• No artificial nails

  • No chips on nail polish


When do you wash your hands

When do you wash your hands?

  • When hands are visibly soiled

  • Before and after patient contact

  • After removal of gloves

  • After using the toilet

  • After blowing or wiping the nose

  • Upon leaving an isolation area


When do you wash your hands1

When do you wash your hands?

  • Before Eating

  • How long do you wash?

    • 10-15 Seconds


When should sharps boxes be emptied

When should sharps boxes be emptied?

  • When they are 2/3 full


What are some examples of proper usage of gloves

What are some examples of proper usage of gloves?

  • Wear gloves when you anticipate possible contamination

  • When handling chemicals like disinfectants for cleaning

  • Remove gloves immediately after performing task and performing hand hygiene

  • Hallways should be considered a

    “glove free zone”


When do you use disinfectant jell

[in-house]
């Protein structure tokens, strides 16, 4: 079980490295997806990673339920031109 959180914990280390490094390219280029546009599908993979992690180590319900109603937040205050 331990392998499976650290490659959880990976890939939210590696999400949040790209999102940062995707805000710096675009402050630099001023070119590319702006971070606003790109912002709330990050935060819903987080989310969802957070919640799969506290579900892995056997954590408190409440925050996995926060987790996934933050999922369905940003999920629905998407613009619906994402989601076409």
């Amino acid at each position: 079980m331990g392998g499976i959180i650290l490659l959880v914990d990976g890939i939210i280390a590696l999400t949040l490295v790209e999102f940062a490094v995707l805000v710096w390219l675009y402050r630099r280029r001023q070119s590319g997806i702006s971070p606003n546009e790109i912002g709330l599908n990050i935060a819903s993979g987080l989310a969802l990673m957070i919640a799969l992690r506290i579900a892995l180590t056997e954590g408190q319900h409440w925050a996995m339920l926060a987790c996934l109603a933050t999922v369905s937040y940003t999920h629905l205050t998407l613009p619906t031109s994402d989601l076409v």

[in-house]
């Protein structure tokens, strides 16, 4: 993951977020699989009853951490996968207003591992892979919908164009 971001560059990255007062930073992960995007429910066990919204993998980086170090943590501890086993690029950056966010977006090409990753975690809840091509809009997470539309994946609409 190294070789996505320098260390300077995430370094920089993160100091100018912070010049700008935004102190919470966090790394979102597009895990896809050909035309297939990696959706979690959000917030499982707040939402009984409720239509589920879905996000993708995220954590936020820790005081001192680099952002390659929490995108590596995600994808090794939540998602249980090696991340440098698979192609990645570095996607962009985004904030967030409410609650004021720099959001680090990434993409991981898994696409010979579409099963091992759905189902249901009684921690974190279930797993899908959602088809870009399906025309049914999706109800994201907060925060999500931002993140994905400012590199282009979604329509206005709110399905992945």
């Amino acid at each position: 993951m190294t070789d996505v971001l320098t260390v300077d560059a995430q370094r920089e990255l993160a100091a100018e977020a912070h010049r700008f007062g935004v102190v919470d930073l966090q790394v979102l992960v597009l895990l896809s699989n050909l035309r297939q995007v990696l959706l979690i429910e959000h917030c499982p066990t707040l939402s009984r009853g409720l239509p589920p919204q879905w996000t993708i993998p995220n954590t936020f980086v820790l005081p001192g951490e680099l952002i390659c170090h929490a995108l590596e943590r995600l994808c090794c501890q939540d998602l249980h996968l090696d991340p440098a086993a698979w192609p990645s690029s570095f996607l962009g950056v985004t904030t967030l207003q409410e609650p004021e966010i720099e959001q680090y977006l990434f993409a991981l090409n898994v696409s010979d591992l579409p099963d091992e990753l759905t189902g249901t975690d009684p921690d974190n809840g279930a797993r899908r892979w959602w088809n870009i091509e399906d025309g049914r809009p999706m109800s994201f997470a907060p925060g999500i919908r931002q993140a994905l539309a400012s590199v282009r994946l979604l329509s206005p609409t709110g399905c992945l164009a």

When do you use disinfectant jell?

  • Before and after patient care when hands are not visibly soiled

  • Before performing invasive procedures for hand decontamination

  • To decontaminate hands after contact with patient’s intact skin, i.e., after taking vital signs


What can you use for cleaning equipment and surfaces

What can you use for cleaning equipment and surfaces?

  • Disinfectant wipes


How do you know equipment is clean

How do you know equipment is clean?

  • Clean equipment is covered with plastic

  • A clean bed or gurney is dressed

  • Medical equipment is cleaned between patients or when soiled

  • Not sure ? Always clean and disinfect.


What are examples of standard precautions

What are examples of Standard Precautions?


What are examples of standard precautions1

What are examples of Standard Precautions?

  • Use of PPE (personal protective equipment)

  • Protective housekeeping

  • Practicing good hygiene


What are the 3 transmission based isolation precautions

What are the 3 Transmission-based Isolation Precautions?


What are the 3 transmission based isolation precautions1

What are the 3 Transmission-based Isolation Precautions?

  • Contact

  • Droplet

  • Airborne


Review

Microorganisms

Disease

Pathogen

Bacteria

Viruses

Fungi

Protozoan

6 Steps of Infection

Chain of Infection

Nosocomial Infection

Controlling Disease

Physical Methods of Controlling Diseases

Handwashing

Standard Precautions

Universal Precautions

Review


Questions

Questions?

  • Infection Control